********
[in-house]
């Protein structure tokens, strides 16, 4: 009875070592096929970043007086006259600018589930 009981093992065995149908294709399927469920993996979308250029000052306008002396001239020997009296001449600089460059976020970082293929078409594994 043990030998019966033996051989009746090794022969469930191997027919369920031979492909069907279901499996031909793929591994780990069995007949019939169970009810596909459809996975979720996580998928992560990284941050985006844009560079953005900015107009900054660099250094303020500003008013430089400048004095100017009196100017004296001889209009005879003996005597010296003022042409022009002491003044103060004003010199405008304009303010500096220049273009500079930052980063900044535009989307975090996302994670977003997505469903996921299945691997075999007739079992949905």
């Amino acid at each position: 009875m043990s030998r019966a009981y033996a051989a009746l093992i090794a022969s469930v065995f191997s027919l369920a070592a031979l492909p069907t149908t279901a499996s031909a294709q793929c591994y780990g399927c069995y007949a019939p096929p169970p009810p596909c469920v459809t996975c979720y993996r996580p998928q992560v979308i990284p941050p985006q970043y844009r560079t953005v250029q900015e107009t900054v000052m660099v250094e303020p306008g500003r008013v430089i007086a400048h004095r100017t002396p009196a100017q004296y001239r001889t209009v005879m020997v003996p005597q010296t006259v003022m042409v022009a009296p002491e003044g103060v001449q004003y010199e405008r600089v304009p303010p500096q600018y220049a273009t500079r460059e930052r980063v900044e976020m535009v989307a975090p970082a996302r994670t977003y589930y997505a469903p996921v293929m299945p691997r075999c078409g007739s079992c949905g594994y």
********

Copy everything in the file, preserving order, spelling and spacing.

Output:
[in-house]
């Protein structure tokens, strides 16, 4: 009875070592096929970043007086006259600018589930 009981093992065995149908294709399927469920993996979308250029000052306008002396001239020997009296001449600089460059976020970082293929078409594994 043990030998019966033996051989009746090794022969469930191997027919369920031979492909069907279901499996031909793929591994780990069995007949019939169970009810596909459809996975979720996580998928992560990284941050985006844009560079953005900015107009900054660099250094303020500003008013430089400048004095100017009196100017004296001889209009005879003996005597010296003022042409022009002491003044103060004003010199405008304009303010500096220049273009500079930052980063900044535009989307975090996302994670977003997505469903996921299945691997075999007739079992949905």
């Amino acid at each position: 009875m043990s030998r019966a009981y033996a051989a009746l093992i090794a022969s469930v065995f191997s027919l369920a070592a031979l492909p069907t149908t279901a499996s031909a294709q793929c591994y780990g399927c069995y007949a019939p096929p169970p009810p596909c469920v459809t996975c979720y993996r996580p998928q992560v979308i990284p941050p985006q970043y844009r560079t953005v250029q900015e107009t900054v000052m660099v250094e303020p306008g500003r008013v430089i007086a400048h004095r100017t002396p009196a100017q004296y001239r001889t209009v005879m020997v003996p005597q010296t006259v003022m042409v022009a009296p002491e003044g103060v001449q004003y010199e405008r600089v304009p303010p500096q600018y220049a273009t500079r460059e930052r980063v900044e976020m535009v989307a975090p970082a996302r994670t977003y589930y997505a469903p996921v293929m299945p691997r075999c078409g007739s079992c949905g594994y």